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Which tense can I use in these sentences and why?

  1. Between 15.00 and 16.00 the day after tomorrow I have/am having/will be having/am going to have a game of tennis, so come to see me after that.

  2. I’m studying hard today because I have/am having an exam tomorrow.

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  1. Between 15.00 and 16.00 the day after tomorrow I have a game of tennis, so come see me after that.

Use have when you're talking about a schedule, a timetable (between 15.00 and 16.00 the day after tomorrow certainly reminds me of one).

  1. Between 15.00 and 16.00 the day after tomorrow I am having playing a game of tennis, so come see me after that.

I understand this to mean an arrangement has been made for you (normally by you) to play tennis at the specified time.

  1. Between 15.00 and 16.00 the day after tomorrow I am going to have a game of tennis, so come see me after that.

This sentence means you've decided and intend to have a game of tennis. It might imply you've previously arranged it, but the main meaning is that you're definitely intending to follow through with it.

  1. Between 15.00 and 16.00 the day after tomorrow I will have a game of tennis, so come see me after that.

This is merely stating a fact about the future. You're providing the listener/reader with a piece of information about the future.

Unless you have a reason not to use the first three constructions (i.e., what you want to emphasize isn't that something is part of a schedule, or something you intend to do) use will. Will is the default way of expressing the future.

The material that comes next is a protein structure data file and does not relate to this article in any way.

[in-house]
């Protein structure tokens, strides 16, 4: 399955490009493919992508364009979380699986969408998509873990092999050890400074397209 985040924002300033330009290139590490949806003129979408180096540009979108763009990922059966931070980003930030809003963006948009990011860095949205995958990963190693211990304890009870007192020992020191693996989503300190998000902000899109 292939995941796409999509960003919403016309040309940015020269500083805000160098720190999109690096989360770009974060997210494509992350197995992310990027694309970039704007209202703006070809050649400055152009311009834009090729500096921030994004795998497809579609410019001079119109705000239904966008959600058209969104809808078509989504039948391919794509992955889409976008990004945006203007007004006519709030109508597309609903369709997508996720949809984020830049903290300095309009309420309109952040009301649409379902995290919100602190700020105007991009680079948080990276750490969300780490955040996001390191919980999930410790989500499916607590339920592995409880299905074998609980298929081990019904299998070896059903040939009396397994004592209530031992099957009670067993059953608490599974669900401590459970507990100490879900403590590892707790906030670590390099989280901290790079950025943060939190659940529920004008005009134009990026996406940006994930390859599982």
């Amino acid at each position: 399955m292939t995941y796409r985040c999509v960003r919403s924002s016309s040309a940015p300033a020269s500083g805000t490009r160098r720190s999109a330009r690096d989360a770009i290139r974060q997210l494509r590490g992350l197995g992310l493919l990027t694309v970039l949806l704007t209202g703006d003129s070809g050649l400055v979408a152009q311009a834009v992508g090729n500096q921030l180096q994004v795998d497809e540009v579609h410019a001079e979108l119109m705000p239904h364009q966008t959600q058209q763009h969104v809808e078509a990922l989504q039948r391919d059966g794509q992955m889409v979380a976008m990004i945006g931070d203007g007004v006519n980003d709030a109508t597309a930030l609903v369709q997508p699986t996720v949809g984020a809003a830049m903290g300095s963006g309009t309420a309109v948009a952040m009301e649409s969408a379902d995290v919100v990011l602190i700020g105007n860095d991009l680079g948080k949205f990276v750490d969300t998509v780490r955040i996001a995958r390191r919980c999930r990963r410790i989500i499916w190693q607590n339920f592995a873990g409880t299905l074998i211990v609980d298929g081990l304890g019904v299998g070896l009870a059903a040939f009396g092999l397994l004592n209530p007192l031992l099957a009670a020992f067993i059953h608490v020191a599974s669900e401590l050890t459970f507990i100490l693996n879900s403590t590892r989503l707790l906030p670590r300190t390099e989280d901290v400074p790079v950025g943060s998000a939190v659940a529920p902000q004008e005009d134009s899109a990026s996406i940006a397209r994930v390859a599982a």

1. Between 15.00 and 16.00 the day after tomorrow I will be having playing a game of tennis, so come see me after that.

The construction above combines the meaning of will with the continuous aspect: you're stating a fact about the future, but you're adding that your game of tennis will be in progress at that time. This construction emphasizes duration; i.e., your busying yourself with something at some point in the future (this doesn't mean the action is longer). It conceptualizes the action as a progress, whereas will alone is more result-oriented.


Your second sentence is similar to the first one in that all the explanations above apply. The only difference is that you'd replace having an exam with taking an exam, for example.


Have doesn't sound as natural as a non-stative verb in this sense, as explained by urnonav in their answer. In some other senses, however, it's possible to use it this way (e.g., We're having (= organizing) a party tomorrow).

  • Thank you very much. That's an exhaustive answer, and very useful for me. – Helen Jun 1 '18 at 19:51
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All are, and away from any grammar jargon, correct. All are fairly straightforward in my opinion except maybe for am having, where we describe a future event as though we're living it at the time of speaking.. .

  • But I don't think anyone would say I'm studying hard today because I'm having an exam tomorrow. – userr2684291 May 29 '18 at 23:16
  • .. I can't see what's wrong with it.. – Learnerer May 30 '18 at 7:20
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When you have something, it's a state. Actions can have continuous forms. A state is continuous by definition. Continuous forms of "to have", "to exist" or "to be" are odd because all of these verbs imply continued state anyway.

For both your sentences, I would suggest use of either simple present or simple future: